[Film Review] The Killing of a Sacred Deer (2017)

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Title: The Killing of a Sacred Deer
Year: 2017
Country: UK, Ireland, USA
Language: English
Genre: Drama, Mystery, Thriller
Director: Yorgos Lanthimos
Writers: Yorgos Lanthimos, Efthymis Filippou
Cinematography: Thimios Bakatakis
Colin Farrell
Nicole Kidman
Barry Keoghan
Raffey Cassidy
Sunny Syljic
Bill Camp
Alicia Silverstone
Rating: 6.9/10

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Greek social satirist Yorgos Lanthimos’ modern-day re-construction of the ancient Greek play IPHIGENIA AT AULIS, THE KILLING OF A SACRED DEER preserves his maverick wheezes in the film’s textual composition: a curse of tit-for-tat disregarding any logical explication, and bolstered by a robust cast, Lanthimos’ pull-push machination of its camera’s slick movement, this parable lands on its feet alright, despite precariously veering into a missed opportunity.

Its eye-opening gambit is a close-up to a pulsating heart during a real-time open-heart surgery, a metaphor one might conjecture that a process awaits to unpick something vital, seismic, but hidden under the surface and taken granted by us. The story follows Colin Farrell’s Steven Murphy, a cardiologist who apparently has a perfect family with wife Anna (Kidman) and two children, Kim (Cassidy, sturdily braving herself in a both emotionally and physically challenging role) and her younger brother Bob (Suljic, an angelic guardian of curly long hairs), it is polarized from the quirky domestic setting in DOGTOOTH (2009), Lanthimos’ stepping stone into international auteur-dom. However, the quirky part is infused through the advent of Martin (Keoghan), a soft-spoken teenager whose relation with Steven appears at once cordial but fishy, blokeish but insidious, and when Martin’s aggression into Steven’s household hits that invidious note, something psychic occurs, which blatantly exhorts Steven to choose a sacrifice from his family to atone for his misconduct.

Remolding a Hellenic tragedy into a contemporary scenario requires a critical revamp to modernize the precept of source material, and this is precisely what Lanthimos fails to do, it is Steven’s remorse, that doesn’t crystallize in his behavior after his offspring being subjected to Martin’s punitive curse, he is distraught, desperate, but it seems that the proposition of trading his own life for one of his children, has never floated up in his mind, after all, the deer are innocent, he is the sinner of, to say the very least, medical negligence. Through a cacophony of discordant soundscape, Steven and his family’s psychological strains have been pushed into every nook and cranny of our sensorium, nerve-racking, absurd and bedazzled with gallows humor (crawling critters are a part of the furniture of horror flicks), till the uneasy Russian roulette solution.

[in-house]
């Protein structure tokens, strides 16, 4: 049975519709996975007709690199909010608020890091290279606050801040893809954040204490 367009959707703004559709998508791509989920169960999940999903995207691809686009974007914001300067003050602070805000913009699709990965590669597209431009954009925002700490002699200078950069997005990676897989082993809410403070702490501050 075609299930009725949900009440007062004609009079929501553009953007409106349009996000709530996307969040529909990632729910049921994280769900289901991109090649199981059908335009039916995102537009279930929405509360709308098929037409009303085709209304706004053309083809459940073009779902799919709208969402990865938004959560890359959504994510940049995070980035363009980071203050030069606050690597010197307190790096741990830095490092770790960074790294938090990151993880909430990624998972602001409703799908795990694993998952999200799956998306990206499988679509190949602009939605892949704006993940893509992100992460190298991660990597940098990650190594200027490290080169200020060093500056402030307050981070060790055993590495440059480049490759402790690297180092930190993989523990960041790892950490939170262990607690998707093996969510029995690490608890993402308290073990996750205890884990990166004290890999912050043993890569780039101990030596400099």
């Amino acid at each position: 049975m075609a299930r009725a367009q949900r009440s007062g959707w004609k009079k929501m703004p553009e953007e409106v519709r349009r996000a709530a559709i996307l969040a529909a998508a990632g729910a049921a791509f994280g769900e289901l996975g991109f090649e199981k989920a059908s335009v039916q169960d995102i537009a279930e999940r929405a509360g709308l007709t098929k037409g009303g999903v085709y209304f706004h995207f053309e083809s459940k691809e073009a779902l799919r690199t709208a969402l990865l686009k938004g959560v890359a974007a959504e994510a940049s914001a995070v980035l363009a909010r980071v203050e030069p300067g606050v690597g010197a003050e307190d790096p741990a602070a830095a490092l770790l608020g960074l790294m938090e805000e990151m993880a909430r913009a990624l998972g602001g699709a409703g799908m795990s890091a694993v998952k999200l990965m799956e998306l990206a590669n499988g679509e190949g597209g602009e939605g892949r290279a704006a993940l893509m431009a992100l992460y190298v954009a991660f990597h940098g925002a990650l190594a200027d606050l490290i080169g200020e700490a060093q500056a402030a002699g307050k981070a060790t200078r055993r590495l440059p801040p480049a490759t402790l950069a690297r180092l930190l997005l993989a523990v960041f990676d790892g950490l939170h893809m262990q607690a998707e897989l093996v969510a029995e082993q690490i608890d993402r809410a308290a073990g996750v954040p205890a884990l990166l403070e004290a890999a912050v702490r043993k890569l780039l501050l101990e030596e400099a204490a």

Performance-wise, Farrell competently parlays his reserved, imploding mode from THE LOBSTER (2015) into this familial turmoil, but his portrayal of Steven inclines to malign a man’s softness, in a sense, he is punished not only for his slip on the operation table but also his namby-pamby indecision/immaturity, which in turn, gives Kidman’s Anna a stage to shine in her more controlled, sensible, motherly sway, and Kidman seizes our admiration with her scathing gaze and haunting resignation, when she realizes the inevitability, incidentally, Anna’s mobility becomes a constantly distracting concern whenever she moves because she is prophesied to be the next one falls into paralysis. Although Martin’s psychic power is the elephant-in-the-room conveniently mythified, Barry Keoghan is a bracing discovery of the next big thing, a joli-laid in appearance but effortlessly connives to consolidate Martin’s not well-adjusted psyche beneath the camouflage of benignancy, a chilling but also ensorcelling bravura.

Lastly, let’s digress back to the conjecture of its opening gambit, what does TKOASD unpick? Overall, it doesn’t acquit itself as a forensic allegory of any modern malaise (as in his three previous works) but is considerably taken away by its surrealistic flourish and the time-honored moral debate it provokes, it is an old-wine-in-the-new-bottle dilemma, however luscious does the wine taste, it is always the design of the bottle needs to be updated, preferably, in a progressive direction.

referential points: Lanthimos’ DOGTOOTH (2009, 7.3/10), ALPS (2011, 7.1/10), THE LOBSTER (2015, 7.6/10); Mihalis Kakogiannis’ IPHIGENIA (1977, 7.7/10).

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One thought on “[Film Review] The Killing of a Sacred Deer (2017)

  1. Pingback: [Film Review] The Favourite (2018) – Cinema Omnivore

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